Matthew 18:22

Jesus said unto him, I say not unto you, Until seven times: but, Until seventy times seven.
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Augustine of Hippo

AD 430
Serm., 83, 3: I am bold to say, that if he shall sin seventy-eight times, thoushouldest forgive him; yea, and if a hundred; and how oft soever he sin againstthee, forgive him. For if Christ found a thousand sins, yet forgave them all, do not you withdraw your forgiveness. For the Apostle says, “Forgive one another, if any man hath a quarrel against any, even as God in Christ forgave you.” . Yet not without reason did the Lord say, “Seventy times seven;” for the Law isset forth in ten precepts; and the Law is signified by the number ten, sin by eleven, because it is passing the denary line. Seven is used to be put for awhole, because time goes round in seven days. Take eleven seven times, and you have seventy. He would therefore have all trespasses forgiven, for this is what He signifies by the number seventy-seven. ...

George Leo Haydock

AD 1849
Till seventy times seven; i.e. 490 times; but it is put by way of an unlimited number, to signify we must pardon private injuries, though even so often done to us. (Witham) When our brother sins against us, we must grieve for his sake over the evil he has committed; but for ourselves we ought greatly to rejoice, because we are thereby made like our heavenly Father, who bids the sun to shine upon the good and the bad. But if the thought of having to imitate God alarm us, though it should not seem difficult to a true lover of God, let us place before our eyes the examples of his favourite servants. Let us imitate Joseph, who though reduced to a state of the most abject servitude, by the hatred of his unnatural brethren, yet in the affliction of his heart, employed all his power to succour them in their afflictions. Let us imitate Moses, who after a thousand injuries, raised his fervent supplications in behalf of his people. Let us imitate the blessed Paul, who, though daily suffering a ...


AD 420
The Lord had said above, “See that ye despise not one of these little ones, "and had added, “If thy brother sin against thee” making also apromise, “If two of you” by which the Apostle Peter was led to ask, "Lord, how oft shall my brother sin against me, and I forgive him?” And to his question he adds an opinion, “Until seven times?”. Or understand it of four hundred and ninety times, that He bids us forgive our brother so oft. ...

John Chrysostom

AD 407
Hom., lxi: Peter thought that he had made a large allowance; but what answers Christ the Lover of men? it follows, “Jesus saith unto him, I say not untothee, Until seven times, but, Until seventy times seven.”. When He says, “Until seventy times seven,” He does not limit a definite number within which forgiveness must be kept; but He signifies thereby something endless and ever enduring. ...

John Chrysostom

AD 407
What then says Christ, the good God, who is loving towards man? I say not unto you, until seven times, but, until seventy times seven, not setting a number here, but what is infinite and perpetual and forever. For even as ten thousand times signifies often, so here too. For by saying, The barren has borne seven, 1 Samuel 2:5 the Scripture means many. So that He has not limited the forgiveness by a number, but has declared that it is to be perpetual and forever. This at least He indicated by the parable that is put after. For that He might not seem to any to enjoin great things and hard to bear, by saying, Seventy times seven, He added this parable, at once both leading them on to what He had said, and putting down him who was priding himself upon this, and showing the act was not grievous, but rather very easy. Therefore let me add, He brought forward His own love to man, that by the comparison, as He says, you might learn, that though thou forgive seventy times seven, though thou c...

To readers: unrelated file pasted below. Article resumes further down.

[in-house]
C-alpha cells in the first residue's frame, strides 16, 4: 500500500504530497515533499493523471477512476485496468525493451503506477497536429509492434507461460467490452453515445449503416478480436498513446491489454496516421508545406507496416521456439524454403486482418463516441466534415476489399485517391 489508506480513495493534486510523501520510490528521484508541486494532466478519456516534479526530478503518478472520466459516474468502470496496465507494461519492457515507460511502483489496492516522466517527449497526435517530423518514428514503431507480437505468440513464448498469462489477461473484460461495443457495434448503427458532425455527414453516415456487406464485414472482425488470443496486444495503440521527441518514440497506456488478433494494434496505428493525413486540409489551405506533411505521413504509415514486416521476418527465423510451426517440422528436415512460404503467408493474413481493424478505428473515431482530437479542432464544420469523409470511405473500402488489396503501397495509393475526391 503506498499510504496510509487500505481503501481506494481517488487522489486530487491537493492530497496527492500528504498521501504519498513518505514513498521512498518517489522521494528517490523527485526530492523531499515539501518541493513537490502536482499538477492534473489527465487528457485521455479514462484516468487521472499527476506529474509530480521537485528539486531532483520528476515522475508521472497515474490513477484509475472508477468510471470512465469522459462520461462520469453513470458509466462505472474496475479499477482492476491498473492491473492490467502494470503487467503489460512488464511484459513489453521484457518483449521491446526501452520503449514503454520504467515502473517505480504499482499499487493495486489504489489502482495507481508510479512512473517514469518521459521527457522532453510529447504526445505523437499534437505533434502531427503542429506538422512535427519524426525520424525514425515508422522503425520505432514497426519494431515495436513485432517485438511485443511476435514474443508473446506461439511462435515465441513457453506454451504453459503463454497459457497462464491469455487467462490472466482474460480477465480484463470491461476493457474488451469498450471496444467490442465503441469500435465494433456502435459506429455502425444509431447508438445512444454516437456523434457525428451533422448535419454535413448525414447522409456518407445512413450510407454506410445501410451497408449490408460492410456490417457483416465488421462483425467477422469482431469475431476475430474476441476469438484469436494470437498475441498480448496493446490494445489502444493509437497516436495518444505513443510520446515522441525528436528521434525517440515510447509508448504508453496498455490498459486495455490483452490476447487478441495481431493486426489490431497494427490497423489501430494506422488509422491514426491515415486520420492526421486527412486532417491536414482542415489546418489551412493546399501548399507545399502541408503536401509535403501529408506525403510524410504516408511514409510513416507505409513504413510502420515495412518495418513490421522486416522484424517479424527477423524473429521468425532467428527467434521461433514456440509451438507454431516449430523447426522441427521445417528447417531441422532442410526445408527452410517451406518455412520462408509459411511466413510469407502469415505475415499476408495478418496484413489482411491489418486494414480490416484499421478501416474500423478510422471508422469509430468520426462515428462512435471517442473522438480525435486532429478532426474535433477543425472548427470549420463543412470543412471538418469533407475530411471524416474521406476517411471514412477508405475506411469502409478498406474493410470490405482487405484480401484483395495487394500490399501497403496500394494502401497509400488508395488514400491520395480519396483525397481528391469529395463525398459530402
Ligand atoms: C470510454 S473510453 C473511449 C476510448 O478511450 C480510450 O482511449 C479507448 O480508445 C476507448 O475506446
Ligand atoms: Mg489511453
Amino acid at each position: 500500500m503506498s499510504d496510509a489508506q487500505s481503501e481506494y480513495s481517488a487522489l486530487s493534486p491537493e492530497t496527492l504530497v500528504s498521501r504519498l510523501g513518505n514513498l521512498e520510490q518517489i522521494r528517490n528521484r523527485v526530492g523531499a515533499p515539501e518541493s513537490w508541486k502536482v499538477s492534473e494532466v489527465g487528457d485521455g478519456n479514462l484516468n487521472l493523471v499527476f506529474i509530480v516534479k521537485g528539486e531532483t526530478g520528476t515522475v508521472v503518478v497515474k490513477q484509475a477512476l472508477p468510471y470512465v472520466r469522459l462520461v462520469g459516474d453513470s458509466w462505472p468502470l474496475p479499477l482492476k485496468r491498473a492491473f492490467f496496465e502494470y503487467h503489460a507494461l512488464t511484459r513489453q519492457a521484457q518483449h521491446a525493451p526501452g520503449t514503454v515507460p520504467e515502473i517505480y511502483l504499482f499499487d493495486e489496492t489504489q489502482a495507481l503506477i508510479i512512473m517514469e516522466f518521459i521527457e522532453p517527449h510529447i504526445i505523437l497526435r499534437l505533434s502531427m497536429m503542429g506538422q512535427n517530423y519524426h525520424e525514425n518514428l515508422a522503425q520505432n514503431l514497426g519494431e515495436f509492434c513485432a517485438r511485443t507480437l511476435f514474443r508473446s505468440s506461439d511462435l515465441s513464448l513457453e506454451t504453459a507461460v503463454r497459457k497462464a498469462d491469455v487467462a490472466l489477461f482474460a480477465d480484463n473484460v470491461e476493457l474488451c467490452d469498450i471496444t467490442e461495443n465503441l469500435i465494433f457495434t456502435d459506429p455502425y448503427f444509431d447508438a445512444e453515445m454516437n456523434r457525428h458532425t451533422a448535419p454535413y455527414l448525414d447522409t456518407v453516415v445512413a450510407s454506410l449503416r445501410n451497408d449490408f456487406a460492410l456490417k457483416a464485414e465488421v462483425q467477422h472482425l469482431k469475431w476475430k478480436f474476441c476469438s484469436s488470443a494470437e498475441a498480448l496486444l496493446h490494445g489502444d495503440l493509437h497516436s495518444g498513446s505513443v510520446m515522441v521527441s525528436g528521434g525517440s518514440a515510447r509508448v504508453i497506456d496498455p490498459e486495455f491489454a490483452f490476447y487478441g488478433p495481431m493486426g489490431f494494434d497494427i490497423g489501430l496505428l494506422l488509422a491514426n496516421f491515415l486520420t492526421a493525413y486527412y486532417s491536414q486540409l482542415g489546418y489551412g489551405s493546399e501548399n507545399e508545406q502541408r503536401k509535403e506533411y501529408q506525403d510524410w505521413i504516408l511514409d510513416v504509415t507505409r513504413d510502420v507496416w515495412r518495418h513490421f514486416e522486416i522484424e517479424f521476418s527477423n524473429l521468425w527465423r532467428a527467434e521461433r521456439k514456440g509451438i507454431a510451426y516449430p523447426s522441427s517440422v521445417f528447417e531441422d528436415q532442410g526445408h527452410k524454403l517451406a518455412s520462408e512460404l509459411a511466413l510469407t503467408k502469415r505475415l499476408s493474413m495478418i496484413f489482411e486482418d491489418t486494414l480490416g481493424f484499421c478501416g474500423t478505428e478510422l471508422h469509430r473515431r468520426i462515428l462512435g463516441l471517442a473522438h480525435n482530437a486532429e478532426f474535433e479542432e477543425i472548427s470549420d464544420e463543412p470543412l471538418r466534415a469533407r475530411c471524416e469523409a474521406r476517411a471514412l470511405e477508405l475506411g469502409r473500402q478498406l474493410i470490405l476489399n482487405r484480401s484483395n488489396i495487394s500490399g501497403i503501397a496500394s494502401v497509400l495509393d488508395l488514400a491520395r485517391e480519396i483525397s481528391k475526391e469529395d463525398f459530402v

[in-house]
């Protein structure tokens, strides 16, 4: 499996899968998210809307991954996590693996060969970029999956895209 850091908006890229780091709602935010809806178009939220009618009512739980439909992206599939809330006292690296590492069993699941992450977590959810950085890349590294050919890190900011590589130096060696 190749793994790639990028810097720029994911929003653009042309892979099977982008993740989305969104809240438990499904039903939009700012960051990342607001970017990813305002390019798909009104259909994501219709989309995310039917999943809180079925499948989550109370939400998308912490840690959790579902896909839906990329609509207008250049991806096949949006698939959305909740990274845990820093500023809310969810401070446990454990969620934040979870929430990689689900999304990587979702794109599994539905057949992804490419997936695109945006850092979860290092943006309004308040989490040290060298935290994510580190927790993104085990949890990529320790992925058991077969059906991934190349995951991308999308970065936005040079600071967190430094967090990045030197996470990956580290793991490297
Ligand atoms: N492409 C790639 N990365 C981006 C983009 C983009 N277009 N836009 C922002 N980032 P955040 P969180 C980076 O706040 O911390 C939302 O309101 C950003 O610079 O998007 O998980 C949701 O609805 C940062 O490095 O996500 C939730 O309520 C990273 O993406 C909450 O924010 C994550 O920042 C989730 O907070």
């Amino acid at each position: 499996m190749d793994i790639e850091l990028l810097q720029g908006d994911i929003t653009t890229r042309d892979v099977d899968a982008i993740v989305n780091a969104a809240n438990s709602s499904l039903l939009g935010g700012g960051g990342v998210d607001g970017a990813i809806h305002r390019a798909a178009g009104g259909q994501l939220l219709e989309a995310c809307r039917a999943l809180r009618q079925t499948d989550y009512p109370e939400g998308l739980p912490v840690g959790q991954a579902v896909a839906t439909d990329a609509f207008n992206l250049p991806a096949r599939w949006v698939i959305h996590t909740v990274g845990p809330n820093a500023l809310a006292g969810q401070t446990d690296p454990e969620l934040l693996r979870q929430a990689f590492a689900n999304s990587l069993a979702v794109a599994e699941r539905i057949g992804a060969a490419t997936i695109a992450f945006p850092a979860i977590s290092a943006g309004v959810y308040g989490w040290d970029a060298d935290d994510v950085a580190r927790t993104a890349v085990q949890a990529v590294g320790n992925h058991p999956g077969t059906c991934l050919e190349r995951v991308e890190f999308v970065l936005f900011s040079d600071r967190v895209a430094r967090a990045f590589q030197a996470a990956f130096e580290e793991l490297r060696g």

Rabanus Maurus

AD 856
It is one thing to give pardon to a brother when he seeks it, that he may live with us in social charity, as Joseph to his brethren; and another to a hostile foe, that we may wish him good, and if we can do him good, as David mourning for Saul.

Theophylact of Ochrid

AD 1107
. This is what Peter is asking: how many times, if one sins and then comes and begs forgiveness repentantly, should I forgive him? He added "sin against me," for if he sins against God, I, a layman, cannot forgive him, but only the priest who has this authority from God. But if he sins against me, then I will forgive him and he will be forgiven, though I am a layman and not a priest. He said, "until seventy times seven," not to limit forgiveness within a number, for it would be absurd for someone to sit and count the occasions until they numbered 490 (that is, seventy times seven). But what He means here is an infinite number, as if He were saying, "However many times he sins and repents, forgive him." He also tells us that we should be compassionate by means of the following parable. ...

Knowing this first, that no prophecy of the scripture is of any private interpretation. - 2 Peter 1:20

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